• by, say, the Arcade Fire and Hot Chip. It is also encouraging musicalartists to establish profiles, upload their songs and videos and competein a kind of online battle of the bands, ascending a ladder of virtual clubsfrom Arlene’s Grocery to the Bowery Ballroom as their group’spopularity increases. (Beginning this month six unsigned acts chosen byMTV will duke it out in this arena for a chance to cross over from VLESto its television channels.)And that’s where the cynicism begins to creep in. For starters, many ofthe authentic downtown bars and clubs that are duplicated in VLESwere not invited to participate in the project by MTV directly; rather,they were approached by Virtue, the brand-management division of Vicemagazine. And some of the people who run these clubs acknowledgethat they were won over more by Vice’s bohemian bona fides than by theopportunity to collaborate with MTV.Normally MTV is “all Spring Break-y and blah blah blah,” said JenniferLyon, the creative director of 205 Club, a Chrystie Street nightspot thatappears in VLES. “At 3 o’clock in the morning we do not look like theydo on ‘T.R.L.’ It’s not cute.”While MTV is seeking to trade on the street credibility of thesedestinations to build its MySpace competitor, the clubs receive in returnan online platform to promote themselves, a place where new, in-the-know patrons might get turned on to their events, and where aspiringhipsters who live impossibly far away from New York might be able toattend them in the virtual world.But the infancy and unfamiliarity of the virtual-reality medium bringsup another problem: Who gets to program the events in these digitalspaces, MTV or the promoters and managers of the clubs? And whathappens if a virtual space is the host of an event that’s fundamentallyincompatible with the spirit of the real-world establishment? (In otherwords, what happens when the avatar of Rihanna or Celine Dion wantsto perform at the virtual Dark Room?) 5
  • “It’s someone’s hard-earned money that built this place,” said Ms. Lyonof 205 Club, “and you don’t get that curatorial moment. That’s still ours,because we put in the sweat equity.”This gives rise to perhaps the biggest dilemma underpinning VLES: Fordecades, the Lower East Side has derived its coolness from at least aveneer of danger and inaccessibility. Venturing there for the first timerequired risking the disapproval of the locals, whether they were theimmigrants who once populated its tenements, the drug dealers whoshouted from rooftops to warn of unfamiliar faces, or the bartenders andbouncers who didn’t recognize you as a regular. How can the area retainits mystery if anyone with a computer can experience some fraction ofit?“It takes something that was a neighborhood, and now it belongs toeverybody else,” said Clayton Patterson, a photographer who has beenshooting in downtown Manhattan for more than 25 years. “It’s thecomplete denial of your space, a complete theft of what it was that youlived in for years.”Some longtime members of the community, however, said that VLESposes little risk to a district whose iconoclasm they feel faded away longago. “The flavor’s already gone,” said Dick Manitoba, the frontman ofthe punk-rock group the Dictators and the owner of Manitoba’s, a bar onAvenue B. “The Second Avenue Deli’s a bank, the Fillmore East is abank, and you’ve got to pass by 12 restaurants and coffee shops just toget to the couple of places that still have character.”While VLES might be a fantasy of fetishized dirt and muck (to the pointthat its official logo is a big fat rat), it’s also a neighborhood without animpending sense of gentrification, exorbitant rents or luxurycondominiums sprouting from every street. “It’s not an accuraterepresentation,” Mr. Manitoba said, “but it could be a fun, entertainingthing, and if I guess if I lived in Nebraska, I would love to see it.” 6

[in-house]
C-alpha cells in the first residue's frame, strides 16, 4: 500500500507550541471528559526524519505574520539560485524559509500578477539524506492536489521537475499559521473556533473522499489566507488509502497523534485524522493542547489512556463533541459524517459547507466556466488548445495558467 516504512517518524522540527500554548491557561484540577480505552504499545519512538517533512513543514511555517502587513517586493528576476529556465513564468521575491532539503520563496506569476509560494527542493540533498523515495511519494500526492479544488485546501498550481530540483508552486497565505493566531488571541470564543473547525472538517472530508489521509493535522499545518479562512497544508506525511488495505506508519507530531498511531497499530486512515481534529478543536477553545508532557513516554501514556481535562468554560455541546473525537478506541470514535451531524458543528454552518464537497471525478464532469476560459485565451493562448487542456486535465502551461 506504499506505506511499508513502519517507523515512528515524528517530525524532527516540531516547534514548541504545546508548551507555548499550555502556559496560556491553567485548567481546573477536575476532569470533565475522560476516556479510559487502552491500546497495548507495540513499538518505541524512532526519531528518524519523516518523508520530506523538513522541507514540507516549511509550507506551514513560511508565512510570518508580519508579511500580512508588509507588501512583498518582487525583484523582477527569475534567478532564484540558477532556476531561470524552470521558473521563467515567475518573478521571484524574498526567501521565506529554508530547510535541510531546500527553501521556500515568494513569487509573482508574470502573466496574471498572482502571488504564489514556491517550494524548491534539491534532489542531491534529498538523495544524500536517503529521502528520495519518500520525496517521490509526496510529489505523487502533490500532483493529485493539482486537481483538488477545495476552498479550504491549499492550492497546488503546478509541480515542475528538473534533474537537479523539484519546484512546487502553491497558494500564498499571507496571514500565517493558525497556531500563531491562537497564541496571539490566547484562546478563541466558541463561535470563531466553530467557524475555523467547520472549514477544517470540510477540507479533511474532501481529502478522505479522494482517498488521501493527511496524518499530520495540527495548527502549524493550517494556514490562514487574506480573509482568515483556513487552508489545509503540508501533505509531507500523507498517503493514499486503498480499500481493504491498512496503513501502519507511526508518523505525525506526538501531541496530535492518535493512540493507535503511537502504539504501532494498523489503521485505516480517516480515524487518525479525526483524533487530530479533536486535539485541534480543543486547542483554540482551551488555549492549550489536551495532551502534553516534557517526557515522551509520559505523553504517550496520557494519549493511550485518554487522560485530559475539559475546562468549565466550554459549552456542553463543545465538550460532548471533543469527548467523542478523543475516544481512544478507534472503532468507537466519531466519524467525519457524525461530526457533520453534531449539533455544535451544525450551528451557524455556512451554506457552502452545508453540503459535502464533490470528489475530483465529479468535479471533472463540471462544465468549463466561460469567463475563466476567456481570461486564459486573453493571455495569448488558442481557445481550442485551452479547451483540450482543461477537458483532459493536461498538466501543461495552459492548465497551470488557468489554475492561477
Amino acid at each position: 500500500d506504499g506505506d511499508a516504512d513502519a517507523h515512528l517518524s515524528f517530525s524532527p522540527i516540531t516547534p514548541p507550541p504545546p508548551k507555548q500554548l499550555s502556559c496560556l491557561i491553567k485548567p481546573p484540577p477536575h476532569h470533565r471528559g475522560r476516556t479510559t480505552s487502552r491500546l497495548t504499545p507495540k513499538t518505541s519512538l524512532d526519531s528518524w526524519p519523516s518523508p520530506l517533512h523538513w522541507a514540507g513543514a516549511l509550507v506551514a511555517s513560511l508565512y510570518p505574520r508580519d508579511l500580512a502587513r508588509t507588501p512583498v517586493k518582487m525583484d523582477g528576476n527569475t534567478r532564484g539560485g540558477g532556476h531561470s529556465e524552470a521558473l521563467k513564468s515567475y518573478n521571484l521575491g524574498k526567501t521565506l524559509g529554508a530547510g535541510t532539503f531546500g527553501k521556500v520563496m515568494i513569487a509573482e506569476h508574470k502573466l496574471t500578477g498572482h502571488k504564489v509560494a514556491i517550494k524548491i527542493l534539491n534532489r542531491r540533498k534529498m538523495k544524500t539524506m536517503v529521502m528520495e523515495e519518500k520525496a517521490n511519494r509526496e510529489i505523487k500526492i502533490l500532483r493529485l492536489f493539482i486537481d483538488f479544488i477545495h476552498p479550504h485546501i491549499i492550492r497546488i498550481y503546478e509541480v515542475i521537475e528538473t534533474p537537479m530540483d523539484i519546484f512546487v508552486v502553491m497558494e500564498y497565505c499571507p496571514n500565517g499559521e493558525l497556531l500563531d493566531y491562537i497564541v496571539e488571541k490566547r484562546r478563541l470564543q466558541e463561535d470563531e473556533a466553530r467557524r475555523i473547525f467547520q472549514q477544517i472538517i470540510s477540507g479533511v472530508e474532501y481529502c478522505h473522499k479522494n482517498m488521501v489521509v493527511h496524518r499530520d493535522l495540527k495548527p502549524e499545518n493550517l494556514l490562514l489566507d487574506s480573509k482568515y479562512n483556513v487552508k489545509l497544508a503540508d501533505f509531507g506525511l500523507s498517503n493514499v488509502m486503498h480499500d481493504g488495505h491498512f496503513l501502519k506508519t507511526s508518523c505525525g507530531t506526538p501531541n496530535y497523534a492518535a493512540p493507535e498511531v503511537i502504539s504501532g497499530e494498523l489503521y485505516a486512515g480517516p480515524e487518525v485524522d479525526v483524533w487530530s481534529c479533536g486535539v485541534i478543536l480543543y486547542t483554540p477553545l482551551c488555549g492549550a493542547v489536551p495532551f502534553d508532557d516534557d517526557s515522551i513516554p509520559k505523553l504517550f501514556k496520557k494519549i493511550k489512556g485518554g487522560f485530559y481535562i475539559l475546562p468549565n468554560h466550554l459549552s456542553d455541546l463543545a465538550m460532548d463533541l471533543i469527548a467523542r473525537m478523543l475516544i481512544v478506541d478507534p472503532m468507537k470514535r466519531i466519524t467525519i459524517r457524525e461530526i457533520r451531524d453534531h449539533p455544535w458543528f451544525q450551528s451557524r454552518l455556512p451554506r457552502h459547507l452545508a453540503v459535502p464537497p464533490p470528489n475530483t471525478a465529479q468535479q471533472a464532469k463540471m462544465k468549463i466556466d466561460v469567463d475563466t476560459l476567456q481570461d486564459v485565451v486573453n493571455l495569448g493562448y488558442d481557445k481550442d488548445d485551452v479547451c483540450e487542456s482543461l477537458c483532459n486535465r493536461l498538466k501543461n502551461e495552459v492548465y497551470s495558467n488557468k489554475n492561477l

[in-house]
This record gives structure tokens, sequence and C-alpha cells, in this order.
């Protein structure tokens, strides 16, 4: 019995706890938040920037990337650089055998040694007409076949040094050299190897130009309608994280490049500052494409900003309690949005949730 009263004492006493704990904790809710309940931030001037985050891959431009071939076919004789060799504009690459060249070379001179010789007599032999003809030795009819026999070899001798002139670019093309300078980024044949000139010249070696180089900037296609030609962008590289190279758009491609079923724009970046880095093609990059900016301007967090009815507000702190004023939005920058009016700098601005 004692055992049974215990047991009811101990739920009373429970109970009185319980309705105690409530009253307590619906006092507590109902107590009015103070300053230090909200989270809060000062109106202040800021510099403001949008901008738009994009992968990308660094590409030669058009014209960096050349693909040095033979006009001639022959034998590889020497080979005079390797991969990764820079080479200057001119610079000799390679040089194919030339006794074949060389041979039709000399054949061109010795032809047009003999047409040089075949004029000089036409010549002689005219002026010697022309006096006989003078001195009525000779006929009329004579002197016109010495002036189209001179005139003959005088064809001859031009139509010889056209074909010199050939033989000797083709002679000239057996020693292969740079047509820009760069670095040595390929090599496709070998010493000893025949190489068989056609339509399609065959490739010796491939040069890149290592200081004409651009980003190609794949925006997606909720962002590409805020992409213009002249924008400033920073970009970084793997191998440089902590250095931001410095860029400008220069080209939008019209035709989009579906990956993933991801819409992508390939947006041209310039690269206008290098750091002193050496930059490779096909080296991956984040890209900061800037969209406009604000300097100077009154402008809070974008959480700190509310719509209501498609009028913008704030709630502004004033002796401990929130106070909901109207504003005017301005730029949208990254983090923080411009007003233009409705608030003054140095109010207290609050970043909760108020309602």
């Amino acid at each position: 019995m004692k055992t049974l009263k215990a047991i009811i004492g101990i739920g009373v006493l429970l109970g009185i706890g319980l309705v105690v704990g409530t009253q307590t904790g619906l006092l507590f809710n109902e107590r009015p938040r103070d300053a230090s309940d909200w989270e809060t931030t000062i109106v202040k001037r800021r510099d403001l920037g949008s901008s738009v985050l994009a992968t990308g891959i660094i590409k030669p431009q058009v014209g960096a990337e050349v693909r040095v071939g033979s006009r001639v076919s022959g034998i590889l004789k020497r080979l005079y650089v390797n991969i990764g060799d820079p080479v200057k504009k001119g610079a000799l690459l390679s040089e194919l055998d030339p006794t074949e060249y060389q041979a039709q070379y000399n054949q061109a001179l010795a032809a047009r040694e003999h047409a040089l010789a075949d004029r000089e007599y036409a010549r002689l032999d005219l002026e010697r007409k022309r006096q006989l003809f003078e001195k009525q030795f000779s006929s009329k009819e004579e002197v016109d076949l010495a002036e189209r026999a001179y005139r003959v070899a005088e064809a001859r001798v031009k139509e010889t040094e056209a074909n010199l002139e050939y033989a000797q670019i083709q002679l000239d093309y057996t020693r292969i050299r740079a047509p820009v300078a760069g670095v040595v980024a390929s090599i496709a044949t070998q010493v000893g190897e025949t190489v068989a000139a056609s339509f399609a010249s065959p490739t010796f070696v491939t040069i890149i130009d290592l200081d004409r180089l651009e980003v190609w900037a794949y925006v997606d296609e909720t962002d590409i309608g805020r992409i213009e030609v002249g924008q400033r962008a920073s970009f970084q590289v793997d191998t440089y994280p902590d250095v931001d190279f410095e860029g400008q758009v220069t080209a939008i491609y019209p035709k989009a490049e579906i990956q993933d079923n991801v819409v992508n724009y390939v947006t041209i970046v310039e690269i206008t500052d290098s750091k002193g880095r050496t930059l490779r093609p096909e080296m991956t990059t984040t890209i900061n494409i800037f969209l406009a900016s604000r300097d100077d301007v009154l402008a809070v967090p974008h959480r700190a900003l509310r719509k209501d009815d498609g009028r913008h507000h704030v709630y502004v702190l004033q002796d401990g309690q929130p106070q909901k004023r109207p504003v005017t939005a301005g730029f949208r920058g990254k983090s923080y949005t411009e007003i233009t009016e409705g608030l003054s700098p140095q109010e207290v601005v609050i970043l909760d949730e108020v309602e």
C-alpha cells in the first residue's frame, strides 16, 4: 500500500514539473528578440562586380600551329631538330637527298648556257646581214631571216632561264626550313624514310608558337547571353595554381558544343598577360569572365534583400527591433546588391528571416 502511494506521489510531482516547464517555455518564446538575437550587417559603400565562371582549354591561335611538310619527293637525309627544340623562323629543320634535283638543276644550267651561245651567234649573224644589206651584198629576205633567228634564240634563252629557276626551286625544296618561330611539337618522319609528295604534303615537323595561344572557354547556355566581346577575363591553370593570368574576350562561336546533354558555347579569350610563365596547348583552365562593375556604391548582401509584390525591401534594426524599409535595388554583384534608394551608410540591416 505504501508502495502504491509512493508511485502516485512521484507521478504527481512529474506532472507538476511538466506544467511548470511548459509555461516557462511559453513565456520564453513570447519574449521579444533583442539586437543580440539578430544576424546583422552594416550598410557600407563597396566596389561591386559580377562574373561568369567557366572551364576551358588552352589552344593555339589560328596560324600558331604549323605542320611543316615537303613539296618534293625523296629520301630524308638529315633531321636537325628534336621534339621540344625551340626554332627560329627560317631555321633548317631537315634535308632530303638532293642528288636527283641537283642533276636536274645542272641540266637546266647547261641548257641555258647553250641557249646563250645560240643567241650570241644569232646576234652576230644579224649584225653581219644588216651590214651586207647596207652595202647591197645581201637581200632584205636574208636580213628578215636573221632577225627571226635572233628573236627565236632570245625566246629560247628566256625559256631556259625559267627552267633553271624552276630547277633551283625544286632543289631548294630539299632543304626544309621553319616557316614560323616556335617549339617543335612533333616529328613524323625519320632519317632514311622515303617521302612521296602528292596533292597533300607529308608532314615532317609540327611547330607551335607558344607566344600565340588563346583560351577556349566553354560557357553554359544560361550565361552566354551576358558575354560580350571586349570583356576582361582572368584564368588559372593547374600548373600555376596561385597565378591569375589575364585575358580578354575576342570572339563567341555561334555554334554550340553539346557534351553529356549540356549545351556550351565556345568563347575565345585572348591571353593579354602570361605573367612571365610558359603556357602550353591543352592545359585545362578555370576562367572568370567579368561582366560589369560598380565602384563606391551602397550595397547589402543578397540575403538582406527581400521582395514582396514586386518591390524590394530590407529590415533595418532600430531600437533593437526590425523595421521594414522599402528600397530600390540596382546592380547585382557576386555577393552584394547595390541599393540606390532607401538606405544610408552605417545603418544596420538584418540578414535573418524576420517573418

• No one expects VLES to replace the experience of visiting the real thing,nor can it possibly keep up with trends in music, cuisine and clothingthat the scene is inventing in real time.The residents of the Lower East Side are “dictating the style to agazillion other people, and by the time this comes out, they’re going tohave moved on,” said Ms. Rosen, the fashion designer. “They’ll berocking some whole other look that’s going to blow people’s minds ayear from now.”Though it may cloak its long-term aspirations in the cracked-asphaltchic of downtown Manhattan, VLES was destined to become a totallydifferent proposition from the moment it made itself accessible to amass audience, the first step in a give and take between what its digitaldenizens want and how much its administrators will let them get awaywith. As for me, I’ll probably keep visiting VLES as it evolves but secretlyyearn for the days when I had its streets all to myself, and complain thatit was a whole lot cooler when I knew about it before everybody else.Where’s my horse and buggy? 7